Conclusions: The prevalence of nickel sensitization was higher for girls and slightly lower for boys compared with previous Swedish data. Self-reported information on metal dermatitis as an estimate of nickel allergy has low validity. When possible, missing value analysis should be performed to account for dropouts.

Place, publisher, year, edition, pages
Copenhagen: Munksgaard, 2008
Keywords
adolescent, lifestyle, missing value analysis, orthodontic treatment, patch test, questionnaire
National Category
Dermatology and Venereal Diseases Respiratory Medicine and Allergy Public Health, Global Health, Social Medicine and Epidemiology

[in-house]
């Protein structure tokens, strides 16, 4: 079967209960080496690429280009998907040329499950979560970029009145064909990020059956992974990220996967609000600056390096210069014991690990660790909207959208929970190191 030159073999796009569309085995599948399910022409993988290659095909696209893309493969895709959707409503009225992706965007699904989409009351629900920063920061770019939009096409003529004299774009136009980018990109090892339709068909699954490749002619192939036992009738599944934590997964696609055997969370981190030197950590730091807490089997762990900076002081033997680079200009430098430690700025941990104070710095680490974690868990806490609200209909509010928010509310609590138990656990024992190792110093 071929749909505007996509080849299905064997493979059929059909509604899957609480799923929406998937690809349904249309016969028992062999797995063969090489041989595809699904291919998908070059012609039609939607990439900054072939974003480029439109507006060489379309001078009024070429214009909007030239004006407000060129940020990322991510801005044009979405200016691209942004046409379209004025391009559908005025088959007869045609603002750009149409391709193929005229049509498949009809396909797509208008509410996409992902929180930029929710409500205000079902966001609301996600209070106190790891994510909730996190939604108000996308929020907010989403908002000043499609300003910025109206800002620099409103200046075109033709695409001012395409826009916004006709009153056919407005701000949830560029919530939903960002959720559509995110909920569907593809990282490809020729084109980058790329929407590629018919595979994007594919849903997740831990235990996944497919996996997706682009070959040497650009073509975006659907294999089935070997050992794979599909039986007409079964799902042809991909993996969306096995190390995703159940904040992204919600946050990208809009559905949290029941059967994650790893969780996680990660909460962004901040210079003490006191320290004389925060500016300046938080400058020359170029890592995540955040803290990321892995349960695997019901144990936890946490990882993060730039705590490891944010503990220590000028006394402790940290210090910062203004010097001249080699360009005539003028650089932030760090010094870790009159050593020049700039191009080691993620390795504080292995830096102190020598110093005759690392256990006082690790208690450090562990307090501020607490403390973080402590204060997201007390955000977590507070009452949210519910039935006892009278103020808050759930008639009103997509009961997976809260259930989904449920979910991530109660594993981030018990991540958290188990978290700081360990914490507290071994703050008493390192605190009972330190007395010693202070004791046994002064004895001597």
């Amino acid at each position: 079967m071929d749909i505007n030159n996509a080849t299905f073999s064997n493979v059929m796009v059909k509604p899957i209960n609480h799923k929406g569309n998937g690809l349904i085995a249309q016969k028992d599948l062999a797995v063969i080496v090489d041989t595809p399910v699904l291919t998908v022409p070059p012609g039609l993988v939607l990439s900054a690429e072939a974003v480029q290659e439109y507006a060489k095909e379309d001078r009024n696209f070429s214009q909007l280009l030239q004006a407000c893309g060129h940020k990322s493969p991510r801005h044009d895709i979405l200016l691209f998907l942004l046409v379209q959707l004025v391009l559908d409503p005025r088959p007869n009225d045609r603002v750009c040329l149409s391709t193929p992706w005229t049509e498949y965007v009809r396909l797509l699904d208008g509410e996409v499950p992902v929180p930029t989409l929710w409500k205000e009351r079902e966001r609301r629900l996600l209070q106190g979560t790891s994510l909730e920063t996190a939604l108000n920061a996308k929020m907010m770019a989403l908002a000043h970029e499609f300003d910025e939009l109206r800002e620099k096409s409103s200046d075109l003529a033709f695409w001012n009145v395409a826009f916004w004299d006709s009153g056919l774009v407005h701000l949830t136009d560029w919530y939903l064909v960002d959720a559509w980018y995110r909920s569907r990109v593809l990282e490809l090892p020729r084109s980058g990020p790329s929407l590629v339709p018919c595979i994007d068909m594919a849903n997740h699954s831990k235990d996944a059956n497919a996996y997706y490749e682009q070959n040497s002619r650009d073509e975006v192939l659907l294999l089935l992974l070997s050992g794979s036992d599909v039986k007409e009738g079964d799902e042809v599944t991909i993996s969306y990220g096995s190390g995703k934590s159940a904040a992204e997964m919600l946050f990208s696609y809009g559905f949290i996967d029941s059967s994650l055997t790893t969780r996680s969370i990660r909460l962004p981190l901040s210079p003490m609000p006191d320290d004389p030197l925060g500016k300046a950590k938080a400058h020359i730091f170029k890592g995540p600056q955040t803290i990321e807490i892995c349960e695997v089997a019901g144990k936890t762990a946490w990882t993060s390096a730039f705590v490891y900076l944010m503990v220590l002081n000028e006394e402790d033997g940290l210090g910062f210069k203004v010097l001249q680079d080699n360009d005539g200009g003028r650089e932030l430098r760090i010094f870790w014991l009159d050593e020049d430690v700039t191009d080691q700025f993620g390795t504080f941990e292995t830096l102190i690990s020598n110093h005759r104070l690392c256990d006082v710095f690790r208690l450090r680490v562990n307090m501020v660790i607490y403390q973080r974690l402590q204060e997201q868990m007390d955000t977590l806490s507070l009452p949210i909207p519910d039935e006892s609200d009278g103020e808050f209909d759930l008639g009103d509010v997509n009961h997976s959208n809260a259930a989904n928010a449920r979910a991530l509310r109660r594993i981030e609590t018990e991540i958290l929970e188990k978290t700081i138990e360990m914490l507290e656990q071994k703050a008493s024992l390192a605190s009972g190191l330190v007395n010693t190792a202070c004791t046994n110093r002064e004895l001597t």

Identifiers
urn:nbn:se:umu:diva-21766 (URN)10.1111/j.1600-0536.2007.01257.x (DOI)18186740 (PubMedID)
Available from: 2009-04-20 Created: 2009-04-20 Last updated: 2018-06-08Bibliographically approved
Fors, R. & Persson, M. (2006). Nickel in dental plaque and saliva in patients with and without orthodontic appliances.. European Journal of Orthodontics, 28(3), 292-297
Open this publication in new window or tab >>Nickel in dental plaque and saliva in patients with and without orthodontic appliances.
2006 (English)In: European Journal of Orthodontics, ISSN 0141-5387, E-ISSN 1460-2210, Vol. 28, no 3, p. 292-297Article in journal (Refereed) Published
Abstract [en]